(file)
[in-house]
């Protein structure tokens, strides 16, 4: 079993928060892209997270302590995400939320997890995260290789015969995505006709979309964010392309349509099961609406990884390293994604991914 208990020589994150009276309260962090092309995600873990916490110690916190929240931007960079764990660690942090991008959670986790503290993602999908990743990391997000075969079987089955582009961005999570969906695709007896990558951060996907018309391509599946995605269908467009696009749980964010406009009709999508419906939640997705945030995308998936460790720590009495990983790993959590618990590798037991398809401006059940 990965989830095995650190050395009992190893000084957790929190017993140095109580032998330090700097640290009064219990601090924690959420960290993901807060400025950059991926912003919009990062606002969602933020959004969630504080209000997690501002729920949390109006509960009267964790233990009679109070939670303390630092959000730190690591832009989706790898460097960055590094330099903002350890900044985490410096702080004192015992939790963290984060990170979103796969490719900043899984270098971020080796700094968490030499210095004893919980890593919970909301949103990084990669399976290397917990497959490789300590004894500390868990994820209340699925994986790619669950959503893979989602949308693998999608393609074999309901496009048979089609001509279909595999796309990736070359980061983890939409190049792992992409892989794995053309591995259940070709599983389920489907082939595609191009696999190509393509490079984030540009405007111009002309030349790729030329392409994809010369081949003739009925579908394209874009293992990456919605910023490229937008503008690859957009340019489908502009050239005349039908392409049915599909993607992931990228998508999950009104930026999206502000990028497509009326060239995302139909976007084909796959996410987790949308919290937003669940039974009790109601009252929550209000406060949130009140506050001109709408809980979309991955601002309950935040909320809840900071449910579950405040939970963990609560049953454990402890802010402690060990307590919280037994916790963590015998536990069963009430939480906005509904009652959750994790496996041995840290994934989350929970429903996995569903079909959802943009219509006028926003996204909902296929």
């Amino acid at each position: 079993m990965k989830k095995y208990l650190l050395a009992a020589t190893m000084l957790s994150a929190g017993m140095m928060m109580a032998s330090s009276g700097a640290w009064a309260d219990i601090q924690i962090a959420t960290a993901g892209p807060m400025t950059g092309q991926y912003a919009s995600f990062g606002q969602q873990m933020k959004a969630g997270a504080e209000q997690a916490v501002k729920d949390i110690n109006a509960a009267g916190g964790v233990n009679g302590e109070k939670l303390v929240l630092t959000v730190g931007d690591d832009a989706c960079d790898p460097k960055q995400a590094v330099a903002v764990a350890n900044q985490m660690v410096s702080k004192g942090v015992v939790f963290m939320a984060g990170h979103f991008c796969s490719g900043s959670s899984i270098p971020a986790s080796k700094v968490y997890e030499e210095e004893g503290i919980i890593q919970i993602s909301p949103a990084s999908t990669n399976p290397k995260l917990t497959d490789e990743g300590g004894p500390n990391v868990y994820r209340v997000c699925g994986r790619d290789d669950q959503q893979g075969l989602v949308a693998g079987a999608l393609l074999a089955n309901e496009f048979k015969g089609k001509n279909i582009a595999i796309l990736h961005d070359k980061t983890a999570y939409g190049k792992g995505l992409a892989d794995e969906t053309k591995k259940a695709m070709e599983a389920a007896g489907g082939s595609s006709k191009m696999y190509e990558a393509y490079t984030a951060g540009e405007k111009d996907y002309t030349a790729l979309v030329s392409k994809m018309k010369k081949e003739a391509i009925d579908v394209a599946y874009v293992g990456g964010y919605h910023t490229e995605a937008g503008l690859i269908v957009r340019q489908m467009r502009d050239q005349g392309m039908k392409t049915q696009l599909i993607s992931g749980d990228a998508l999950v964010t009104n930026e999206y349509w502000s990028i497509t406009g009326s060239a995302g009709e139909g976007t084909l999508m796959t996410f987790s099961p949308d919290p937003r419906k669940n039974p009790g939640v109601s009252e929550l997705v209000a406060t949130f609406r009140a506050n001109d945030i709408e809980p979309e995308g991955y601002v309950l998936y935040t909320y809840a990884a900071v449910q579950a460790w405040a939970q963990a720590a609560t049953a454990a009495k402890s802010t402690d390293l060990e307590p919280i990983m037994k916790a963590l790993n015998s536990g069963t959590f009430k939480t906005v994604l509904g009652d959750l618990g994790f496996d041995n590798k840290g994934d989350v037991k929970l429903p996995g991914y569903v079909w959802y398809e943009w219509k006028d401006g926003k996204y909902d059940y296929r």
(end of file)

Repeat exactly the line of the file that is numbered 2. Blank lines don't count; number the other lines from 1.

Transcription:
């Protein structure tokens, strides 16, 4: 079993928060892209997270302590995400939320997890995260290789015969995505006709979309964010392309349509099961609406990884390293994604991914 208990020589994150009276309260962090092309995600873990916490110690916190929240931007960079764990660690942090991008959670986790503290993602999908990743990391997000075969079987089955582009961005999570969906695709007896990558951060996907018309391509599946995605269908467009696009749980964010406009009709999508419906939640997705945030995308998936460790720590009495990983790993959590618990590798037991398809401006059940 990965989830095995650190050395009992190893000084957790929190017993140095109580032998330090700097640290009064219990601090924690959420960290993901807060400025950059991926912003919009990062606002969602933020959004969630504080209000997690501002729920949390109006509960009267964790233990009679109070939670303390630092959000730190690591832009989706790898460097960055590094330099903002350890900044985490410096702080004192015992939790963290984060990170979103796969490719900043899984270098971020080796700094968490030499210095004893919980890593919970909301949103990084990669399976290397917990497959490789300590004894500390868990994820209340699925994986790619669950959503893979989602949308693998999608393609074999309901496009048979089609001509279909595999796309990736070359980061983890939409190049792992992409892989794995053309591995259940070709599983389920489907082939595609191009696999190509393509490079984030540009405007111009002309030349790729030329392409994809010369081949003739009925579908394209874009293992990456919605910023490229937008503008690859957009340019489908502009050239005349039908392409049915599909993607992931990228998508999950009104930026999206502000990028497509009326060239995302139909976007084909796959996410987790949308919290937003669940039974009790109601009252929550209000406060949130009140506050001109709408809980979309991955601002309950935040909320809840900071449910579950405040939970963990609560049953454990402890802010402690060990307590919280037994916790963590015998536990069963009430939480906005509904009652959750994790496996041995840290994934989350929970429903996995569903079909959802943009219509006028926003996204909902296929």